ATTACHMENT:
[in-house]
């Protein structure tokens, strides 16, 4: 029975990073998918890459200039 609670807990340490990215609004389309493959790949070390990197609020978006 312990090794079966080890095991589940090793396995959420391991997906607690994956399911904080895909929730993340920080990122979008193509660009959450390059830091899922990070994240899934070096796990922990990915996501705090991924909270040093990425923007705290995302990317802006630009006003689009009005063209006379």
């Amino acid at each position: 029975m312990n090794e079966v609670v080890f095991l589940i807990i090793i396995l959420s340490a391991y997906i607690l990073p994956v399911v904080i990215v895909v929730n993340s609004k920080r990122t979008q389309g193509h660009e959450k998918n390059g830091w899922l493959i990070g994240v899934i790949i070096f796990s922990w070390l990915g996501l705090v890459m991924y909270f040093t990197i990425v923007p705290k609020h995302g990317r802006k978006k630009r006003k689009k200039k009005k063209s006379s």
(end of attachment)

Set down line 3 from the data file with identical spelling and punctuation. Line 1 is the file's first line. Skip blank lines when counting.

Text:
């Amino acid at each position: 029975m312990n090794e079966v609670v080890f095991l589940i807990i090793i396995l959420s340490a391991y997906i607690l990073p994956v399911v904080i990215v895909v929730n993340s609004k920080r990122t979008q389309g193509h660009e959450k998918n390059g830091w899922l493959i990070g994240v899934i790949i070096f796990s922990w070390l990915g996501l705090v890459m991924y909270f040093t990197i990425v923007p705290k609020h995302g990317r802006k978006k630009r006003k689009k200039k009005k063209s006379s």